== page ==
But be fair. It's just too simplistic to assume that what someone does when they are drunk is what they want to do when they are sober. Yes, alcohol reduces inhibitions, but it also impairs judgment generally. Not every mean drunk is someone who really wants to punch people when he's sober. Not every weepy drunk is someone who is constantly fighting tears when he is sober. Not everyone who tells people he was alien abducted when he's drunk believes it when he's sober. And not everyone who yells "Jew" when he's drunk is an anti-Semite when he's sober. Maybe Gibson was just reaching for the word that he thought would be most offensive to the police officer. Maybe it is unconscious behavior he picked up as a child from a drunken anti-Semitic father.
Or maybe Gibson really is suspicious of Jews when he's sober. Maybe it's something that he knows is wrong and struggles with --a legacy of his upbringing. How should we react to that? Should we condemn a man who is outwardly innocent just because we suspect that he faces inner struggles with evil thoughts? How many of us would pass that test?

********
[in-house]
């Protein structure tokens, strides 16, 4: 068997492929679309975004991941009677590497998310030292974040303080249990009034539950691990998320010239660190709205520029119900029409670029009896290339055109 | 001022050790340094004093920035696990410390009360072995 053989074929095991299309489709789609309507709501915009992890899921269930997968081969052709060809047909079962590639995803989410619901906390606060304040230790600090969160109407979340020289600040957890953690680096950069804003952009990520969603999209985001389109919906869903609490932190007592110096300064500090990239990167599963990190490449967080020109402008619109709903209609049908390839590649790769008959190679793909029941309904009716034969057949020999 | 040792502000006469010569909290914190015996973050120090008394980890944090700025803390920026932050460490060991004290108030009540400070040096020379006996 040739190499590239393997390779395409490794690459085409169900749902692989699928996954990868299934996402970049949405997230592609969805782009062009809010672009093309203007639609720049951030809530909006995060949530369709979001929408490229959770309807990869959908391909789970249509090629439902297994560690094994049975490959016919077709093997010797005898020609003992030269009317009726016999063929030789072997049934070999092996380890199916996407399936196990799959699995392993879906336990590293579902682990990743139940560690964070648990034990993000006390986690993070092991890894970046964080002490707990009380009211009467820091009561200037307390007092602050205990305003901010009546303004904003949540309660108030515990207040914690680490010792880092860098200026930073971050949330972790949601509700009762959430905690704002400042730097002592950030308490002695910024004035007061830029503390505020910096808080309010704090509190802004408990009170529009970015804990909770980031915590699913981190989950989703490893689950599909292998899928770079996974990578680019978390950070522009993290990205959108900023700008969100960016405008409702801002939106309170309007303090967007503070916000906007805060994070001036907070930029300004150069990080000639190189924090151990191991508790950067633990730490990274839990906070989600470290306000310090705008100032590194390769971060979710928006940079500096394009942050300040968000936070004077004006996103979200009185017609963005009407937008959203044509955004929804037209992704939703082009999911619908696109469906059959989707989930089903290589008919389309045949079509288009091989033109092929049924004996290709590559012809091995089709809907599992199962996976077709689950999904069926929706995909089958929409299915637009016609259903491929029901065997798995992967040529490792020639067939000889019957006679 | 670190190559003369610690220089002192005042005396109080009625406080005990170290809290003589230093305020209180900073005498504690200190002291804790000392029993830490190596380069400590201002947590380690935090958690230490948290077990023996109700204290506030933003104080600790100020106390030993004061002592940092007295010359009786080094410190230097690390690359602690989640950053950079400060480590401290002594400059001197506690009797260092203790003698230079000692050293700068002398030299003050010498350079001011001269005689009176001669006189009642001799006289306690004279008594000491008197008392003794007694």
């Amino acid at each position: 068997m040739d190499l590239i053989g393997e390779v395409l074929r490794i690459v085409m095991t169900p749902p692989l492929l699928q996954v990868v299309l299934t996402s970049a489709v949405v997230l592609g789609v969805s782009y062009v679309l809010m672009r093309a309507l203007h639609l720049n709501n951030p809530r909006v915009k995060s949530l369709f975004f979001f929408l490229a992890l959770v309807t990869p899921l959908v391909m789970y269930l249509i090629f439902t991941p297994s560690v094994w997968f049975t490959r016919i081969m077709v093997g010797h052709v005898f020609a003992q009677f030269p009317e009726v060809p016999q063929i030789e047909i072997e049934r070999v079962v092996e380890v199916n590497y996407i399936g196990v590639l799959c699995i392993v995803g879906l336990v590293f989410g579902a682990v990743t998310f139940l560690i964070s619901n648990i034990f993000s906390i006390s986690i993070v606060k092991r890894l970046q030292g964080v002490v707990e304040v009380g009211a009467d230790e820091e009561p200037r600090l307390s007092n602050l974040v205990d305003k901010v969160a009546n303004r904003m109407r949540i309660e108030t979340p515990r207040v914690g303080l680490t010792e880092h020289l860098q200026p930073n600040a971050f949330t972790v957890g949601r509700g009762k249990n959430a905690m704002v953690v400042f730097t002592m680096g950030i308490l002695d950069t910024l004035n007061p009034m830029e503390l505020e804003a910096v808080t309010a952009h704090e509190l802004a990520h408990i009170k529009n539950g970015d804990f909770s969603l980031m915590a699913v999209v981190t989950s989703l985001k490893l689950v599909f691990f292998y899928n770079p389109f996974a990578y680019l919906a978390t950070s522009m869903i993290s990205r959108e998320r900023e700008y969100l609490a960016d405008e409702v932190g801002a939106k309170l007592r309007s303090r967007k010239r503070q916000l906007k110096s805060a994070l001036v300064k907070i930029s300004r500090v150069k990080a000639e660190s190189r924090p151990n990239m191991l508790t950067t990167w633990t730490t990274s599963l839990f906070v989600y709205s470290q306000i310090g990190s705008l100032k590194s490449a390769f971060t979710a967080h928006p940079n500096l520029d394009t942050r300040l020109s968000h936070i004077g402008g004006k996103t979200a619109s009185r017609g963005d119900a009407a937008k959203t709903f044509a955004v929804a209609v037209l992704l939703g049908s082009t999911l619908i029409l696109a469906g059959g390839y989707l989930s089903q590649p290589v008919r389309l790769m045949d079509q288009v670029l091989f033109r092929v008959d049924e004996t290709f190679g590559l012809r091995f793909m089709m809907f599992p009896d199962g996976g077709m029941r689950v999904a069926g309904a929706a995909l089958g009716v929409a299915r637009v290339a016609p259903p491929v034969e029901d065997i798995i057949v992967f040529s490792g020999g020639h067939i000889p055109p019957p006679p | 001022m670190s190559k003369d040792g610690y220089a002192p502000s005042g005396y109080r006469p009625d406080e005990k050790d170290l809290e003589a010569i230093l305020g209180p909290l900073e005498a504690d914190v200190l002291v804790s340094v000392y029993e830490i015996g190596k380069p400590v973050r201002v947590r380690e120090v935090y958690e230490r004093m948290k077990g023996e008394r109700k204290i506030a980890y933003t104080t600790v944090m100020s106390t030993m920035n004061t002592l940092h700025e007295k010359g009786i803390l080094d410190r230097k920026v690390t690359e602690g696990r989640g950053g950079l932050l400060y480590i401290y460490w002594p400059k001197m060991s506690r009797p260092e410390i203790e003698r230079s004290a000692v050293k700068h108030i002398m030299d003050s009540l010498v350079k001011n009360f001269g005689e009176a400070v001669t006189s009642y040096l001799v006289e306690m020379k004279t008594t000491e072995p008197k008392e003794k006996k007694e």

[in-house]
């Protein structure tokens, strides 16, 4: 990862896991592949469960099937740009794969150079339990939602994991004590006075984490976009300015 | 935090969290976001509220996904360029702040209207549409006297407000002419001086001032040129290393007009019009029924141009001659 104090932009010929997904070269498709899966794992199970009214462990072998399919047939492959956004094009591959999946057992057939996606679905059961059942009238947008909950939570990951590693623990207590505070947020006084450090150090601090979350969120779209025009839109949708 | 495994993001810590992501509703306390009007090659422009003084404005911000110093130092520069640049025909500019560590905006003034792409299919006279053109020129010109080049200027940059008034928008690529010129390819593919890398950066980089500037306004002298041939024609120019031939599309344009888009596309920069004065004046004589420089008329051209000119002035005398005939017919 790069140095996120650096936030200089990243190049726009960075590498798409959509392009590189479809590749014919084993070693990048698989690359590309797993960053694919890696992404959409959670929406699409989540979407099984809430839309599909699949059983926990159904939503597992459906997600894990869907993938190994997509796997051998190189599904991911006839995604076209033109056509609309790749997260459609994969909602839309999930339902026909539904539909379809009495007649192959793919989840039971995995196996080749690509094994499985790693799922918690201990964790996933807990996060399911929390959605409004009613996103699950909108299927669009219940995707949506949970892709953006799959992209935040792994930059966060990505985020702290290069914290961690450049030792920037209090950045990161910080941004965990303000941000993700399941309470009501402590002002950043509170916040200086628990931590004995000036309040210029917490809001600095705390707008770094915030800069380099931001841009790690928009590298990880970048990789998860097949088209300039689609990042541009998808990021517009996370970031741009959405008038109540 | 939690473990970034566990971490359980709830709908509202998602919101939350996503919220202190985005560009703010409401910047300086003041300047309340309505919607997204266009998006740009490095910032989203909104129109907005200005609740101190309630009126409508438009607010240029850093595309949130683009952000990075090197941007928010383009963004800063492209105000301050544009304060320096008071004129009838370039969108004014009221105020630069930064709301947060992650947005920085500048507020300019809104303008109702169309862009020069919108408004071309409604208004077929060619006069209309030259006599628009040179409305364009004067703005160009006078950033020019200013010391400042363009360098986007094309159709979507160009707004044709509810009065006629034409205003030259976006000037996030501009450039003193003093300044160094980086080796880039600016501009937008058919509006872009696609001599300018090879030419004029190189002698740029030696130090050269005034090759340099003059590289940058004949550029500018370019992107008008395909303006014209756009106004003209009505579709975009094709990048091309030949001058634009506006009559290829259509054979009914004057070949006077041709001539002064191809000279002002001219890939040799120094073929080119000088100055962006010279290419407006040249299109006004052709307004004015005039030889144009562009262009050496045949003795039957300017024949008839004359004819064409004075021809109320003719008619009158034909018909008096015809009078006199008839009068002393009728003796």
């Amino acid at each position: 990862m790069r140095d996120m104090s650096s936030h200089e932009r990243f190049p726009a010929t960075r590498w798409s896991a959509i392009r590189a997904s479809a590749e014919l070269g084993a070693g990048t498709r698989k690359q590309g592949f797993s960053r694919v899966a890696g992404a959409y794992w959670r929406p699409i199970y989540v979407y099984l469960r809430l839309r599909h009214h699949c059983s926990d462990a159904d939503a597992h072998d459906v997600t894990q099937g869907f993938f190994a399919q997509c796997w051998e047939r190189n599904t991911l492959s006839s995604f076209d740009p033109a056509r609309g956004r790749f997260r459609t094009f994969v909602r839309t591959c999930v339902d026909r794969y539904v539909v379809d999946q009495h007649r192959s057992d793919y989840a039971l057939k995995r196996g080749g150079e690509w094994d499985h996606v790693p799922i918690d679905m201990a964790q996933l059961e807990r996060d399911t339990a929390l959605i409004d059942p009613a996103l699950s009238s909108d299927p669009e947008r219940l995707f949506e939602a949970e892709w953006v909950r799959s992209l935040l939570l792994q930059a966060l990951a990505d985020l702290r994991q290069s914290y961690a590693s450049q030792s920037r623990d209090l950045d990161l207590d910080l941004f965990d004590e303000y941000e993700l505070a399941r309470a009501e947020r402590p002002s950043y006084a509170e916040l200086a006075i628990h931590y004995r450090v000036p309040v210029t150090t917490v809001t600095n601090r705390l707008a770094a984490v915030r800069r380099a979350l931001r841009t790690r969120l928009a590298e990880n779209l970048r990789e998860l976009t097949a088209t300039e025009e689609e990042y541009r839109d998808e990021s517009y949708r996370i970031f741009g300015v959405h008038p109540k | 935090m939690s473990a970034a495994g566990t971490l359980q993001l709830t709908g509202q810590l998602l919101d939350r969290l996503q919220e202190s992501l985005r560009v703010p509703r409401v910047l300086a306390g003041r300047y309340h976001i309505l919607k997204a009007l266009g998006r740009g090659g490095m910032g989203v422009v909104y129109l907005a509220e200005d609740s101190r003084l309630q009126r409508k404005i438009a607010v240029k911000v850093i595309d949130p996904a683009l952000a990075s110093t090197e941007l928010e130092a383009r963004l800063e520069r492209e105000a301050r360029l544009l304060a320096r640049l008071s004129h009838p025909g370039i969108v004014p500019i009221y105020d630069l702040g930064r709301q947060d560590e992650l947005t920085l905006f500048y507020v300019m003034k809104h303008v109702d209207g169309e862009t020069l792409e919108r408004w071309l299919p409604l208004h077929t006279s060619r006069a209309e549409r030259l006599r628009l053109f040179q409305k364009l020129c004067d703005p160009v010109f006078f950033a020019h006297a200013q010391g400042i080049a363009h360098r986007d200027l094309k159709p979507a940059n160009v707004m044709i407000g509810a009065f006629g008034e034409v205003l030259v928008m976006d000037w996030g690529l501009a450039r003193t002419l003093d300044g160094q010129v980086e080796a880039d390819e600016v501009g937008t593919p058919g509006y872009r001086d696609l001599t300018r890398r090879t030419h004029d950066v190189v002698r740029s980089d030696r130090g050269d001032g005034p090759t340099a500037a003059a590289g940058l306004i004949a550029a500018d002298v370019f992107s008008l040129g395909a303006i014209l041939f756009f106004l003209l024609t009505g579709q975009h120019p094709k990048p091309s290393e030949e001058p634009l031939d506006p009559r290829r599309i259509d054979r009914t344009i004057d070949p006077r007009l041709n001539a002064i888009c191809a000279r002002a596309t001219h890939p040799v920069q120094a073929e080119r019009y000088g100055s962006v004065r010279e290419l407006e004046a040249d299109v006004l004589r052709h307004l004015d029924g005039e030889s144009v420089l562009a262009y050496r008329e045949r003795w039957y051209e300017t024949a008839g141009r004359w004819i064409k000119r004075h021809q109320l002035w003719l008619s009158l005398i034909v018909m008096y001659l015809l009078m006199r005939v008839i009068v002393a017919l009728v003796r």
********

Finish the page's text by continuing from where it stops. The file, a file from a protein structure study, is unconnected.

And one more thing: Patterico suggests that the Sheriff's Department tried to "cover up" the incident by omitting the "Jew" remarks from the report and he condemns the department for that:
He’s not special. He’s a movie star. Big deal. Treat him the same way you’d treat anyone else.But obviously Gibson is special. Almost anyone else could yell anything and none of their friends, family, coworkers, or customers will ever know what they said. By contrast, now that it has become public, all of Gibson's friends, family, coworkers, and customers (moviegoers) are going to know what Mel Gibson said. The consequences for including that information in the report are likely to be far, far more damaging to Gibson than they would be to most other people. I think leaving it out was an act of decent courtesy on the part of the Sheriff's Department. Especially since they had no reason to be fond of Mel Gibson after his behavior.